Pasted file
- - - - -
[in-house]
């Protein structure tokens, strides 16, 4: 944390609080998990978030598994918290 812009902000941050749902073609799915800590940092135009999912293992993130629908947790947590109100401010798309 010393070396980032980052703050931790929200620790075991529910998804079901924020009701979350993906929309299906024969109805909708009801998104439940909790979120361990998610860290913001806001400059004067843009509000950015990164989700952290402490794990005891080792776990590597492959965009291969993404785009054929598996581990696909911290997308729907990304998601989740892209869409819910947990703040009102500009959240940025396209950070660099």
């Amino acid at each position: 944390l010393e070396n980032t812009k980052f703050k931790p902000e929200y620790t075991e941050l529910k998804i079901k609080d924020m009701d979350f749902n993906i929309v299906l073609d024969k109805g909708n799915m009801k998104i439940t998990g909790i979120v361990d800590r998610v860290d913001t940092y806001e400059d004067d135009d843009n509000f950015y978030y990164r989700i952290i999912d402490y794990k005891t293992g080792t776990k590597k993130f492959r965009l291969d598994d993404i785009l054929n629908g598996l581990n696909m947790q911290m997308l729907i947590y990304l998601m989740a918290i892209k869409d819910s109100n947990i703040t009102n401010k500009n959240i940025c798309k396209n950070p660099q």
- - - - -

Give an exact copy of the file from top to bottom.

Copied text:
[in-house]
């Protein structure tokens, strides 16, 4: 944390609080998990978030598994918290 812009902000941050749902073609799915800590940092135009999912293992993130629908947790947590109100401010798309 010393070396980032980052703050931790929200620790075991529910998804079901924020009701979350993906929309299906024969109805909708009801998104439940909790979120361990998610860290913001806001400059004067843009509000950015990164989700952290402490794990005891080792776990590597492959965009291969993404785009054929598996581990696909911290997308729907990304998601989740892209869409819910947990703040009102500009959240940025396209950070660099």
């Amino acid at each position: 944390l010393e070396n980032t812009k980052f703050k931790p902000e929200y620790t075991e941050l529910k998804i079901k609080d924020m009701d979350f749902n993906i929309v299906l073609d024969k109805g909708n799915m009801k998104i439940t998990g909790i979120v361990d800590r998610v860290d913001t940092y806001e400059d004067d135009d843009n509000f950015y978030y990164r989700i952290i999912d402490y794990k005891t293992g080792t776990k590597k993130f492959r965009l291969d598994d993404i785009l054929n629908g598996l581990n696909m947790q911290m997308l729907i947590y990304l998601m989740a918290i892209k869409d819910s109100n947990i703040t009102n401010k500009n959240i940025c798309k396209n950070p660099q």